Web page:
October 15, 2009 the Clean Water Act Enforcement Action Plan was submitted to EPA Administrator Lisa Jackson. EPA recognizes that over the last 30 years water pollution from the large direct industrial point sources, such as factories and sewage treatment plants, has been abated to a large extent , but that water quality threats from other sources--many of which were historically deemed to be non-point sources is causing serious pollution challenges. The regulated universe has expanded from roughly 100,000 traditional point sources to nearly one million far more dispersed sources such as animal feeding operations and storm water runoff. EPA found that many of the nation’s waters are not meeting water quality standards, and the threat to drinking water sources is growing. EPA proposes to target federal and state enforcement to tackle sources posing the biggest threats to water quality while increasing vigorous civil and criminal enforcement against traditional end-of-pipe pollution.
EPA announced that it is responsible for assuring that the protections of the Clean Water Act extend to all citizens and that while some states have strong water quality protection and enforcement programs, as a whole, state compliance and enforcement is uneven, creating an unlevel playing field for businesses that do comply with the law, and denying citizens equal protection under the environmental legal framework. EPA notes that it must ensure that states protect water quality and consistently apply the law by issuing protective permits and by pursuing vigorous enforcement. EPA intends to set standards for acceptable state programs, and consistently hold states accountable. Where states are not meeting these expectations, EPA needs to strengthen water quality protection by disapproving permits that are not protective and by pursuing federal enforcement against serious violators.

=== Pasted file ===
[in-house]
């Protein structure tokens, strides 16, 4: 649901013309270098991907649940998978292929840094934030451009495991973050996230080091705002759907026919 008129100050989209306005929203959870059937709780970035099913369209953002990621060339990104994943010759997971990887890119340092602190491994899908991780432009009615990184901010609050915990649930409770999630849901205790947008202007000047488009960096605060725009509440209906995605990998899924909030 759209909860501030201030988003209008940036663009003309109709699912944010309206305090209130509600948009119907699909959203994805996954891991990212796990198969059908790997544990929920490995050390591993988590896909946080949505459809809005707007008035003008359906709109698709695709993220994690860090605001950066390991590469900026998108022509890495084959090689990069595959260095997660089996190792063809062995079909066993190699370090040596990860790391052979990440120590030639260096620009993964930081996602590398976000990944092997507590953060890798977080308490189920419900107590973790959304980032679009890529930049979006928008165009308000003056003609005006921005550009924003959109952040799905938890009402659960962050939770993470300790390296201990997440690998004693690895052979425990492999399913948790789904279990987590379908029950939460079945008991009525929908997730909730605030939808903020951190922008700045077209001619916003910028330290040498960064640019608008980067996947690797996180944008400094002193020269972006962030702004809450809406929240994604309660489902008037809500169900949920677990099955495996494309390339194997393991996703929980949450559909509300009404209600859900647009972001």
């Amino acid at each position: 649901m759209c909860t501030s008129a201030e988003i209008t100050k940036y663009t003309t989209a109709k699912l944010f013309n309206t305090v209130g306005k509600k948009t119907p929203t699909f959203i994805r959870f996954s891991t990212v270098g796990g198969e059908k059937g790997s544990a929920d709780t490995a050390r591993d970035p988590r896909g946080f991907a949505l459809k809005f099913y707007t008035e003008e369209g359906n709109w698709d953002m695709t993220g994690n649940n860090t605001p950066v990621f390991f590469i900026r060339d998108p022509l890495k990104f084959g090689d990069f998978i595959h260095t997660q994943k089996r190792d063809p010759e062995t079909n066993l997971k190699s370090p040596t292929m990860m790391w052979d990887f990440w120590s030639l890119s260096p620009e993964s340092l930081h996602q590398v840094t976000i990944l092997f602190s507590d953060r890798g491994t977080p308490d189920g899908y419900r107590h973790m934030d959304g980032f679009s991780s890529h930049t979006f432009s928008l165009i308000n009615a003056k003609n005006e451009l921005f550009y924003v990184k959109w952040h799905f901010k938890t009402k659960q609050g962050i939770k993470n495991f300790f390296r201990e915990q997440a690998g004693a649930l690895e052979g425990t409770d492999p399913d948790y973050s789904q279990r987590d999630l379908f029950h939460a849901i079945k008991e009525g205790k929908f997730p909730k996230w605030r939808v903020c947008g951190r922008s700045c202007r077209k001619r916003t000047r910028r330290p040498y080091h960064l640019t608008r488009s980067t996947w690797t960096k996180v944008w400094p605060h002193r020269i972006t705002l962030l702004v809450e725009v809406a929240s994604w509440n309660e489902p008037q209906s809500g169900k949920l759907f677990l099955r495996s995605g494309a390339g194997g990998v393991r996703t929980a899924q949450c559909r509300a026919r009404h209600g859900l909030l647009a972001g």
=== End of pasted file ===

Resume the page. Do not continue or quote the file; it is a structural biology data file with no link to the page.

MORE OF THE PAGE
EPA also emphasized that the public has a right to know what the threats are to water quality, where violations are occurring, and what EPA is doing about them. Additionally, the increased and dispersed numbers of pollution sources require EPA to target enforcement to the biggest problems. EPA intends to advance both goals by requiring reports to be submitted electronically.
Through the State Review Framework, EPA has made available comprehensive reports and data on water enforcement for all 54 states and territories, including those states/territories where EPA directly administers the permitting and enforcement program itself. The reports also review the clean air and RCRA hazardous waste compliance enforcement programs for each state and territory. EPA has also developed new web-based tools, ECHO, to help the public search, assess, and analyze the enforcement data that EPA used to help prepare those reports.
The May through July 2007 assessment of the West Virginia Division of Water and Waste Management (WV DWWM) found problems with data accuracy, timeliness and completeness during the course of its review. EPA found that WV DWWM fails to enter required data into the national computer database system which flow through to the ECHO website, accessible to the public. Significant non-compliances are not identified to EPA in a timely manner even though the file review indicated significant noncompliance events. Moreover WV DWWM does not enter the enforcement activity it takes into the national computer database on a monthly basis. EPA has recommended that West Virginia enter all significant noncompliance into the database and designate facilities as significant violators. Complete data entry is required in order to ensure an adequate picture of the West Virginia's compliance and enforcement program.
This article was authored by Barbara D. Little, Jackson Kelly PLLC. For more information on the author see here.